Location

Chicago, Illinois

Session Start Date

4-29-2013

Session End Date

5-4-2013

Abstract

A series of strong local earthquakes hit the city of Christchurch (New Zealand) in the period between September 2010 and December 2011. The earthquakes produced strong ground motions, and were very damaging. The magnitude 6.2 22 February 2011 earthquake was particularly devastating causing heavy damage to the city and 185 fatalities. The earthquake caused widespread and severe liquefaction over approximately one third of the city area which arguably was the most severe and extensive liquefaction in native soils on record. This paper presents an overview of the liquefaction-induced damage to the land, buildings and infrastructure caused by the 2010-2011 earthquakes.

Department(s)

Civil, Architectural and Environmental Engineering

Appears In

International Conference on Case Histories in Geotechnical Engineering

Meeting Name

Seventh Conference

Publisher

Missouri University of Science and Technology

Publication Date

4-29-2013

Document Version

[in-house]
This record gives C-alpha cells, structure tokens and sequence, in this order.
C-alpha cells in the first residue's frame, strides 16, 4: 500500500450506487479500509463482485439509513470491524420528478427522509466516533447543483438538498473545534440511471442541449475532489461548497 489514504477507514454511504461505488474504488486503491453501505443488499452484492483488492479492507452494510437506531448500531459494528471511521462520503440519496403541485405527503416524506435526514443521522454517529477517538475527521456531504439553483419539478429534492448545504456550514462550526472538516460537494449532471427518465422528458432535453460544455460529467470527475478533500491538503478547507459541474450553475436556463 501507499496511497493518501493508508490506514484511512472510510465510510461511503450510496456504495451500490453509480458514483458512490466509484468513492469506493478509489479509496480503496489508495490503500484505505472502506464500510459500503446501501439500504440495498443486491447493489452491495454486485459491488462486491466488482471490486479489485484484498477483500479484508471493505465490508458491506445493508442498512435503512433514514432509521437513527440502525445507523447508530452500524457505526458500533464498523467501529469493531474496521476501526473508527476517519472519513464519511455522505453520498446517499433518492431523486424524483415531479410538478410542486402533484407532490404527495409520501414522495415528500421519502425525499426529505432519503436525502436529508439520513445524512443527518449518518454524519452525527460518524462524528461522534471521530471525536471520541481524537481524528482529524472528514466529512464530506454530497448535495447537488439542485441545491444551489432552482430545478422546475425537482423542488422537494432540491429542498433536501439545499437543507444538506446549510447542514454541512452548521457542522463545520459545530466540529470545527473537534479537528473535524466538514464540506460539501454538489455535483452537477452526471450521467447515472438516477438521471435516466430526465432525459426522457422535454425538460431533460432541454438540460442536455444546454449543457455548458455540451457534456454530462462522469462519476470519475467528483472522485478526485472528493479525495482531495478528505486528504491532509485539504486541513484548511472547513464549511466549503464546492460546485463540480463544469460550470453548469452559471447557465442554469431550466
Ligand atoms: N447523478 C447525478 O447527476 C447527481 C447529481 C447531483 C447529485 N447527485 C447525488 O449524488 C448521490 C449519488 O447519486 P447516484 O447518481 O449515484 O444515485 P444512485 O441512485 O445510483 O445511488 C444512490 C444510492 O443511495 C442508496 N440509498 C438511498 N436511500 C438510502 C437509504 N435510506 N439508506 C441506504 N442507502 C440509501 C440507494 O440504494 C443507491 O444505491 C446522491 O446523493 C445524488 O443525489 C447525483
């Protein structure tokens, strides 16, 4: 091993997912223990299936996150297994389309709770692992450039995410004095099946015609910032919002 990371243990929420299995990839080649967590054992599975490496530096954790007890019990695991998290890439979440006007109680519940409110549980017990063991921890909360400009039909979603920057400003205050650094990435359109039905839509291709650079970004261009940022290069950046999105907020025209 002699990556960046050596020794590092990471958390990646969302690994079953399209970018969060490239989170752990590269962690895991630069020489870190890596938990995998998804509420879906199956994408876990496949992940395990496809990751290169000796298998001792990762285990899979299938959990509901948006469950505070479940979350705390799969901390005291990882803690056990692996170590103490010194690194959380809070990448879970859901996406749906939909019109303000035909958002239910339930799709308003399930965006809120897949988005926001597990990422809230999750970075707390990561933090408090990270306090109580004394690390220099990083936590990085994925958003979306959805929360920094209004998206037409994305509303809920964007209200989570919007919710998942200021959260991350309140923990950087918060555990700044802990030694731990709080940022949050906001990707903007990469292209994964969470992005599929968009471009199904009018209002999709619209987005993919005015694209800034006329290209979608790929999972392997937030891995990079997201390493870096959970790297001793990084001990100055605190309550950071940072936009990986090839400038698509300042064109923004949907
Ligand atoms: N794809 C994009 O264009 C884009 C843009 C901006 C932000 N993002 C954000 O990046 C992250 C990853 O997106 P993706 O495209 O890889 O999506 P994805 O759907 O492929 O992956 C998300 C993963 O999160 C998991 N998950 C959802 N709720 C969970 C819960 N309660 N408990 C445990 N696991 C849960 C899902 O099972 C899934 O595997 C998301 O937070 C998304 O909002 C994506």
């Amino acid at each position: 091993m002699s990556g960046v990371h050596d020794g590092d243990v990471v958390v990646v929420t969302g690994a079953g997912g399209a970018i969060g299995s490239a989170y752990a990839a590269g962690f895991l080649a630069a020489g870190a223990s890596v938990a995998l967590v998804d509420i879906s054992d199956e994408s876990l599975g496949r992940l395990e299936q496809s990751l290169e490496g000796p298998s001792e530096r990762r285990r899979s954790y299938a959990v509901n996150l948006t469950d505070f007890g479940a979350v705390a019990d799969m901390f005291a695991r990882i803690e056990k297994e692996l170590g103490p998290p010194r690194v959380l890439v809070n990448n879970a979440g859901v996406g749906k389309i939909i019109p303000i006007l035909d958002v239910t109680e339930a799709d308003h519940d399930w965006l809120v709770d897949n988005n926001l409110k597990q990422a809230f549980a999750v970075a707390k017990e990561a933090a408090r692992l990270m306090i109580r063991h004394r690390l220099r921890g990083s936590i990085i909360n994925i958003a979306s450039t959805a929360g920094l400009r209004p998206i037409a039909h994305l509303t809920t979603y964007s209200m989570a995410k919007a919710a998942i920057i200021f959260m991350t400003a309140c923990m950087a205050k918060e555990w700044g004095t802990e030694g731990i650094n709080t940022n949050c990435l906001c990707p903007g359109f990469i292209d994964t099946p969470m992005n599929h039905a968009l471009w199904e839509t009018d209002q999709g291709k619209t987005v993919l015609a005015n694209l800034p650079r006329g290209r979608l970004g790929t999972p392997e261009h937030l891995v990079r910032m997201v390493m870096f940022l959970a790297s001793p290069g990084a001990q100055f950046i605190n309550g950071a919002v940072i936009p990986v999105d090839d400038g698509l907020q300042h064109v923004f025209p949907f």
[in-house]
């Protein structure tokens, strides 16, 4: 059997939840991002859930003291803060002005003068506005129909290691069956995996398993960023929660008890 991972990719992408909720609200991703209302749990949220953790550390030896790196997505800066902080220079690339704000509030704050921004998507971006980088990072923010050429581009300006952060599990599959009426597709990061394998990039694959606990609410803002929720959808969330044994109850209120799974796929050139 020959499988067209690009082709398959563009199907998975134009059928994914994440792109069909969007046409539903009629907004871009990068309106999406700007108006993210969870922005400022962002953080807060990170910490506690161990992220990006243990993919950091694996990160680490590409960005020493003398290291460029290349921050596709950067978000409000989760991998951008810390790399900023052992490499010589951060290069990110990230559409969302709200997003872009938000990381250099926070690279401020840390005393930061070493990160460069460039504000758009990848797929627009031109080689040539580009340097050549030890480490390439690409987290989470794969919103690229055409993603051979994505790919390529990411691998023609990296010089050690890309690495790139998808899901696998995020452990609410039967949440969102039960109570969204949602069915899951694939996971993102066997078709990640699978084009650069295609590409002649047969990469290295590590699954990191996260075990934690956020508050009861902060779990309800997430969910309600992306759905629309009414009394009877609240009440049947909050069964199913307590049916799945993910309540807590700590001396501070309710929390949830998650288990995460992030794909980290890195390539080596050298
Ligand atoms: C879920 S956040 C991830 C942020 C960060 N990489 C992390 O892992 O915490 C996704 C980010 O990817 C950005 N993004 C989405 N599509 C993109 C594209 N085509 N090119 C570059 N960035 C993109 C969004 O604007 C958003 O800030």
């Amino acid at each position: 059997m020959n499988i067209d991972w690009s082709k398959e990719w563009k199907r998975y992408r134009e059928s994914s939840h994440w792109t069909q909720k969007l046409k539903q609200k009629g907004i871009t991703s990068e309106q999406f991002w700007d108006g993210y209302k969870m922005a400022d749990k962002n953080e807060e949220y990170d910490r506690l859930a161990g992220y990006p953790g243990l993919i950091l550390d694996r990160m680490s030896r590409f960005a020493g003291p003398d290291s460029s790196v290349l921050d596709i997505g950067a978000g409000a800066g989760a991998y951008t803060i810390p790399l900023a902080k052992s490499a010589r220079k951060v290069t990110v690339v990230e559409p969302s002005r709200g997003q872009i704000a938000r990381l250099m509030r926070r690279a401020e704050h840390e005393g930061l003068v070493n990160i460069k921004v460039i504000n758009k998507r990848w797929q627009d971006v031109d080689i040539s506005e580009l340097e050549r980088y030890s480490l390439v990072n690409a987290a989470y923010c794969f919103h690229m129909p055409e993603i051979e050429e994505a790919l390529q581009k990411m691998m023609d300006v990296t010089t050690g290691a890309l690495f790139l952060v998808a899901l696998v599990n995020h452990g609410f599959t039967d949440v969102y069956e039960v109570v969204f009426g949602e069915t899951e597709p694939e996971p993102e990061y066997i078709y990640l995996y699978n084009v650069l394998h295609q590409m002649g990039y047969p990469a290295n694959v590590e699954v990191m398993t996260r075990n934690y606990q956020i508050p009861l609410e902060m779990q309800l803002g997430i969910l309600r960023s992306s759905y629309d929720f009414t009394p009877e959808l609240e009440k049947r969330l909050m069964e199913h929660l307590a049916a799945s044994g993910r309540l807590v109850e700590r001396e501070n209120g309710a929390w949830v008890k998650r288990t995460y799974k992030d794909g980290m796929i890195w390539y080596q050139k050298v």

Final Version

Rights

© 2013 Missouri University of Science and Technology, All rights reserved.

Document Type

Article - Conference proceedings

File Type

text

Language

English

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Apr 29th, 12:00 AM May 4th, 12:00 AM

Liquefaction-Induced Damage in The2010-2011 Christchurch (New Zealand) Earthquakes

Chicago, Illinois

A series of strong local earthquakes hit the city of Christchurch (New Zealand) in the period between September 2010 and December 2011. The earthquakes produced strong ground motions, and were very damaging. The magnitude 6.2 22 February 2011 earthquake was particularly devastating causing heavy damage to the city and 185 fatalities. The earthquake caused widespread and severe liquefaction over approximately one third of the city area which arguably was the most severe and extensive liquefaction in native soils on record. This paper presents an overview of the liquefaction-induced damage to the land, buildings and infrastructure caused by the 2010-2011 earthquakes.